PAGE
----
A Ukrainian historian wrote in an opinion piece in The New York Times on Sunday that Russian President Vladimir Putin made two major miscalculations regarding the invasion of Ukraine.
“master tactician but inept strategist” and said he has made his most profound miscalculation by not anticipating a response from the West and Ukrainian resistance.
“First, he was hoping that, as had been the case with his war against Georgia, the West would tacitly swallow his aggression against Ukraine. A unified response from the West was not something he expected. Second, since in his mind Russians and Ukrainians were one nation, Mr. Putin believed Russian troops needed barely to enter Ukraine to be welcomed with flowers. This never materialized,” he wrote.
Hrytsak wrote that despite Putin likely escalating the conflict further, “he is far from the military victory he sought.”
He added that Putin believes “he is at war not with Ukraine but with the West in Ukrainian lands.”
“It’s essential to grasp this point. The only way to defeat him is to turn his belief – that Ukraine is fighting not alone but with the help of the West and as part of the West – into a waking nightmare,” Hrytsak wrote.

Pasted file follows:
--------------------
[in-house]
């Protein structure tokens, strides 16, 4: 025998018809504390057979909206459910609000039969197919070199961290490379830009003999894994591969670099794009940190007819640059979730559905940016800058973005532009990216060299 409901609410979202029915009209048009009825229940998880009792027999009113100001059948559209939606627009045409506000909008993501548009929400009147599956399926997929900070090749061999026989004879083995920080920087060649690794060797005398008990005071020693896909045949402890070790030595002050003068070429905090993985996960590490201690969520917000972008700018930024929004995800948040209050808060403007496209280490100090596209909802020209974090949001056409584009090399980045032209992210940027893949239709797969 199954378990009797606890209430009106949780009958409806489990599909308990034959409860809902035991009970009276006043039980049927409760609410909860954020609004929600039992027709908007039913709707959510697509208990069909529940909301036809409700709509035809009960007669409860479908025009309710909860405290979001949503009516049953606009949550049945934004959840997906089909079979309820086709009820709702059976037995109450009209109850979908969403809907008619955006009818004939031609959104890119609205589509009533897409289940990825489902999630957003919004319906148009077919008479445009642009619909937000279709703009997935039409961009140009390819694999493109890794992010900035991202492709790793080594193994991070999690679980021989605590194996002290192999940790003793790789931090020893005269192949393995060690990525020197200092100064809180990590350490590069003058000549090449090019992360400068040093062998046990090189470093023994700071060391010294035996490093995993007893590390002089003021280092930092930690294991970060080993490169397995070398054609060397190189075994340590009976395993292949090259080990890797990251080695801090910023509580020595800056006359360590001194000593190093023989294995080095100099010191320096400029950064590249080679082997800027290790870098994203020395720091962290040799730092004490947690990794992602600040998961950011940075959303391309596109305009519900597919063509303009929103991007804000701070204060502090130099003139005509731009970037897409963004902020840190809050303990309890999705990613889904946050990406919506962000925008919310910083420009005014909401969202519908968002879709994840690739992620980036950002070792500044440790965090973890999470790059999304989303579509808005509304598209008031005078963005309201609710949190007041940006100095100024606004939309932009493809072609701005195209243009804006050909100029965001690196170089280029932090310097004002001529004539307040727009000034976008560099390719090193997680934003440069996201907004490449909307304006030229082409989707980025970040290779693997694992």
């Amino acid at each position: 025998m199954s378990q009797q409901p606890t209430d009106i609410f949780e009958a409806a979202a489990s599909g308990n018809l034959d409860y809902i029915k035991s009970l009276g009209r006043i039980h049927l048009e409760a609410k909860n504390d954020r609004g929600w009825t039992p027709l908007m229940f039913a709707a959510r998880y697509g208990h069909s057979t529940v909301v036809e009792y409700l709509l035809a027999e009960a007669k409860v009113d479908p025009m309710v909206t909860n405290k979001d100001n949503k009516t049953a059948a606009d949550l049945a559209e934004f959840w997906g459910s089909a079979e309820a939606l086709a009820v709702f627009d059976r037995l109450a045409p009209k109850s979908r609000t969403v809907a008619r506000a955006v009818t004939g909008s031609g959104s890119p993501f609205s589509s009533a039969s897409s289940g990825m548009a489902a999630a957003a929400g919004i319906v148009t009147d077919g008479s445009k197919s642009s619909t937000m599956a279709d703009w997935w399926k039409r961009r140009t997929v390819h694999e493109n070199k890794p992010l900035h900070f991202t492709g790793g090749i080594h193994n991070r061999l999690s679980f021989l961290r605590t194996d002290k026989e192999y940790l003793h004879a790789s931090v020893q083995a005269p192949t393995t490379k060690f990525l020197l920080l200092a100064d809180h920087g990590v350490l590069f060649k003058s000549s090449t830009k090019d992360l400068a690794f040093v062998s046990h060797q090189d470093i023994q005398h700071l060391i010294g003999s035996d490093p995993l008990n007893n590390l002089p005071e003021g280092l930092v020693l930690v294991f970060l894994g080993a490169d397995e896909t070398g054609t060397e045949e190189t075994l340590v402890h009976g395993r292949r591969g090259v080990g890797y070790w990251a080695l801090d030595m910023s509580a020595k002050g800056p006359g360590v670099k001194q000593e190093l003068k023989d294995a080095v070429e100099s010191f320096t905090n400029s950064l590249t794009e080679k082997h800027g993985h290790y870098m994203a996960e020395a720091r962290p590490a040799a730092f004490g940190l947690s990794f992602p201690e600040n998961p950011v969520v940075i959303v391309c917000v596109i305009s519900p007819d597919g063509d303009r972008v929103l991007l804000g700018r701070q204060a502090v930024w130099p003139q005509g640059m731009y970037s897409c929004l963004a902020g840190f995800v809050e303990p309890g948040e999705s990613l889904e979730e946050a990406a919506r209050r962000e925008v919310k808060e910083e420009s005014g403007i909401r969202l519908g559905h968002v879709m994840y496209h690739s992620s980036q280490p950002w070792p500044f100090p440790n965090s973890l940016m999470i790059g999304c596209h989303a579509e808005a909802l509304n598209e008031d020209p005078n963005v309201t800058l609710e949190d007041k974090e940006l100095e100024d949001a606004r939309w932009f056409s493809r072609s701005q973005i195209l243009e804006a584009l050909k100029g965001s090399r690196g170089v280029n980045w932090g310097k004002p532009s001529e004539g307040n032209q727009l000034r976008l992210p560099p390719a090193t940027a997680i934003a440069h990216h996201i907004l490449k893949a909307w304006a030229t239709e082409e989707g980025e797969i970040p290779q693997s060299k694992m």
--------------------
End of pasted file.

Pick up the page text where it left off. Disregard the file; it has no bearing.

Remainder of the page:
The piece comes more than three weeks after Putin launched an invasion of Ukraine, where it has yet to capture the capital of Kyiv.
According to Hrytsak, the Russian invasion of Ukraine in 2014, which saw the annexation of Crimea along with the capture of parts of the Donbas region under Russian-backed separatists, confirmed that the distinction between Ukrainians and Russians “lies not in language, religion or culture – here they are relatively close – but in political traditions.”
“Simply put, a victorious democratic revolution is almost impossible in Russia, whereas a viable authoritarian government is almost impossible in Ukraine,” he wrote.